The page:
Deep Storm, Lincoln Child

Doubleday, 2007, 370 pages, C$30.00 hc, ISBN 978-0-385-51550-4

Long-suffering regular readers of these reviews are probably aware of my fascination for genre boundaries, and books that look as if they work according to a particular set of genre protocols but actually end up working from another set of rules. Sometimes it’s clever genre-bending, sometimes it’s sheer cluelessness for inexperienced authors. Sometimes, too, it’s simply hammering a cool but unusual story in a framework that faithful fans are ready to accept.

So it is that Lincoln Child’s Deep Storm, for the longest time, is a textbook example of a techno-thriller that eventually twists itself in a science-fiction loop before disappearing in a puff of mainstream cowardice. It’s half a superb book, and half a middling one.

Warning; a full discussion of the book requires spoilers. Readers sensitive to untimely revelations about the novel’s ultimate nature may want to skip ahead to the last paragraph of this review.

As a genre reader, I must admit that I am in awe of the book’s first section, which sets up a mystery, then brings a capable protagonist to a remote high-tech environment in order to gradually learn about that mystery. As a techno-thriller element, it’s a well-worn plot device: The hero flies into a new environment, gets a guided tour and gradually learns a few things that don’t make sense. As the story and the threat both develop, the mystery is revealed in time for everyone to run for their lives.

In Deep Storm‘s case, the prologue sets up a deep-sea drilling operation that produces unexpected results. Nearly two years later, medical specialist Peter Crane is flown on-board the deep-sea station, then taken down to the new underwater headquarters of a brand-new, ultra-high-tech research station. As you may expect, things aren’t going well: researchers are being driven crazy by some mysterious forces, and there are hints of traitors inside and outside the station.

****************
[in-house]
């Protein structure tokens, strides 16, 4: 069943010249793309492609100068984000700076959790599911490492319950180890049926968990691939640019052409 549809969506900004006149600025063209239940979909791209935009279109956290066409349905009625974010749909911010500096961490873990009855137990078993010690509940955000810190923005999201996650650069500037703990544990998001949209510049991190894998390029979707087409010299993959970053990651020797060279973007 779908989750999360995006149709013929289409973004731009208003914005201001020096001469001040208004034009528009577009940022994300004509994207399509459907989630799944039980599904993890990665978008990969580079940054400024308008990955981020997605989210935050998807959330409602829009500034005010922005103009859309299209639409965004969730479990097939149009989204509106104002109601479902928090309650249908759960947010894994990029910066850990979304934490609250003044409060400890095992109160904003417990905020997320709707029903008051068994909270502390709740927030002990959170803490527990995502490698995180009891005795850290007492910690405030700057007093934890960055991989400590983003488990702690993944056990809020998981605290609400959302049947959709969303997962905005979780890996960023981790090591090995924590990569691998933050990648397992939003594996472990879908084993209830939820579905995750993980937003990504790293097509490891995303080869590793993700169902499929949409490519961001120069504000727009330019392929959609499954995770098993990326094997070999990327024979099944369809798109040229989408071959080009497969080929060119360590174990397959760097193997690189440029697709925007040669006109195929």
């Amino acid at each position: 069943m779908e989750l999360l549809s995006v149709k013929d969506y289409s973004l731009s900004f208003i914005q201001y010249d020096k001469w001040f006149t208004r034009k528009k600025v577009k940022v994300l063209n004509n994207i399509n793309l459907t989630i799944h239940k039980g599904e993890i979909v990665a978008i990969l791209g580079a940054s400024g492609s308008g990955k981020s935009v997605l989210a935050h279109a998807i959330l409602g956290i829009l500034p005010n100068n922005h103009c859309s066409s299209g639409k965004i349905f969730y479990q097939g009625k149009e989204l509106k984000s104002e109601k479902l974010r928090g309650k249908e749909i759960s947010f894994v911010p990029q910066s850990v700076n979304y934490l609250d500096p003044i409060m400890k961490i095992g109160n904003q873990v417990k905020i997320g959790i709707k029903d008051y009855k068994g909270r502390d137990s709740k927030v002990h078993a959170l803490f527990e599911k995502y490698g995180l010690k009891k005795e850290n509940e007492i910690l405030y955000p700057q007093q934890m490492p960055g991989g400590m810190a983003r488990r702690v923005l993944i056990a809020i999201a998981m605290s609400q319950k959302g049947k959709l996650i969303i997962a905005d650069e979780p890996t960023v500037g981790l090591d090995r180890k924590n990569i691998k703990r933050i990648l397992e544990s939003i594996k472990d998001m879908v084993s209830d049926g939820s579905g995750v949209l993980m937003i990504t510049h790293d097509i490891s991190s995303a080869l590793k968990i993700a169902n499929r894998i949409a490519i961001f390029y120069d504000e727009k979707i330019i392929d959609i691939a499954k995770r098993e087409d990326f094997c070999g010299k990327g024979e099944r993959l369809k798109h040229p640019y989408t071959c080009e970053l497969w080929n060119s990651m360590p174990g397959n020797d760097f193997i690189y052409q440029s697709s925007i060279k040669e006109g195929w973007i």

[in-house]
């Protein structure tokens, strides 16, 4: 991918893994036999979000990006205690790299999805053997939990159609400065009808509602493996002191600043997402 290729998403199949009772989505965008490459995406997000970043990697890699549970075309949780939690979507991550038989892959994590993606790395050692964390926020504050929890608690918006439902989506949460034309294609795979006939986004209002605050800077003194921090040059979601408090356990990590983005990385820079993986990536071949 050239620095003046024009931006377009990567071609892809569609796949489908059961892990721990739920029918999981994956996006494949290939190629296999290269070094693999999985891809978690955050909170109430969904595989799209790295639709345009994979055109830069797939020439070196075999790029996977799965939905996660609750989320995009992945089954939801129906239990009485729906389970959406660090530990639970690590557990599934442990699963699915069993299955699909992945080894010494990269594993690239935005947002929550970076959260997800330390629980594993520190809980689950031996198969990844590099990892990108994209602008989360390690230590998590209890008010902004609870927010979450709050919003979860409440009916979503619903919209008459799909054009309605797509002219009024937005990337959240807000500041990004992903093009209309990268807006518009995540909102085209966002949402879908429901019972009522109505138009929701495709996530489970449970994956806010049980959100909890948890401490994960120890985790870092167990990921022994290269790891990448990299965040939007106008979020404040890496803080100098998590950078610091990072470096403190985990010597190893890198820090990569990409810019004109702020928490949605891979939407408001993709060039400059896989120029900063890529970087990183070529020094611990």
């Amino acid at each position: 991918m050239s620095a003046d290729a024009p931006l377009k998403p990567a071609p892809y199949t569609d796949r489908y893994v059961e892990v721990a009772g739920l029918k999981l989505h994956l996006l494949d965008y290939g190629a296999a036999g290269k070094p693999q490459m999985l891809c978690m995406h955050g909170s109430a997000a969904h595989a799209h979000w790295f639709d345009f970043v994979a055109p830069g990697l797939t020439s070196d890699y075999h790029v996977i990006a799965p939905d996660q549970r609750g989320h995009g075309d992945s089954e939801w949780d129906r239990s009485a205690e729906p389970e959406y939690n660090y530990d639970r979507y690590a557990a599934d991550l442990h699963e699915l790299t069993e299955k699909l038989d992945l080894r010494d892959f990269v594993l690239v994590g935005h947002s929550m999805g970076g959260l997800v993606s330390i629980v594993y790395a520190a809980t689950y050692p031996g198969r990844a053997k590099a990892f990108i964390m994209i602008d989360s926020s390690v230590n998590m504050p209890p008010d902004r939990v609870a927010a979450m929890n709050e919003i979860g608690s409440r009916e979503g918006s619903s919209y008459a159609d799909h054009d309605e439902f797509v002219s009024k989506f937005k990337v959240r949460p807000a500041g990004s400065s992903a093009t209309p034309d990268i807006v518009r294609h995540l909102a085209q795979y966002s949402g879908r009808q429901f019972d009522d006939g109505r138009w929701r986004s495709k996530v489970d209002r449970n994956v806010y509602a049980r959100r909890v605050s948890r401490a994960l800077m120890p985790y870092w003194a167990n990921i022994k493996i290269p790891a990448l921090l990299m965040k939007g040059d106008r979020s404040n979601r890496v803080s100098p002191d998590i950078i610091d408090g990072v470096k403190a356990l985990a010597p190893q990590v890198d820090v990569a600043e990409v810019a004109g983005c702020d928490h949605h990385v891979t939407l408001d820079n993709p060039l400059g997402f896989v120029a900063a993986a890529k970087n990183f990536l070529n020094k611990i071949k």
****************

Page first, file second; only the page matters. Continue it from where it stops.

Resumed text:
This hero-visits-research-station plot sequence is deeply embedded in the DNA of the techno-thriller genre, but Child is a reliable professional, and the first hundred pages of Deep Storm have the reassuring hum of well-maintained machinery. It creates anticipation for what’s to come, and sets up (sometimes quite obviously) everything we need to learn in the adventures to come.

The mystery at the heart of Deep Storm (LAST WARNING: HUGE SPOILERS) is actually quite intriguing: There’s a cache of alien weapons hidden under the Earth’s crust, and plenty of ultra-high-tech warning devices buried on top of it. As a science-fictional idea, it sustains scrutiny for about the length of a short story before the holes becomes apparent (such as, well, why not hide weapons in a place that is far less volatile than a geologically active planet with a virulently aggressive biosphere?), but it’s still a neat SF surprise at the heart of what was marketed as a mainstream thriller.

But there’s no fooling experience genre readers: The main difference between techno-thrillers and science-fiction, as genre, is not one of setting but of attitude. If the threatening breakthrough is understood, domesticated and becomes part of the human experience, it’s SF. If it’s destroyed with a naive assurance that no one will put those equations and components together ever again, then it’s a techno-thriller. Deep Storm, nods in the direction of SF with an extra kick in its epilogue, but tips its hand to the mainstream Child fans by destroying the station and the access path to below. To quote a character, “It’s a tragedy, but it’s over now. There’s no need to worry about others accessing the site. No foreign government can approach the dig interface; it’s too heavily irradiated.” [P.368] So it goes.

Genre-definition neepery aside, Deep Storm proves that Child has the thriller-writing business down pat. This is a book that cries out for a movie, and it plays to genre expectations beautifully until it gets stuck with an idea too good for its own intended audience. It may not be entirely satisfying after a moment’s thought, but it’s thrilling beach reading from beginning to end.

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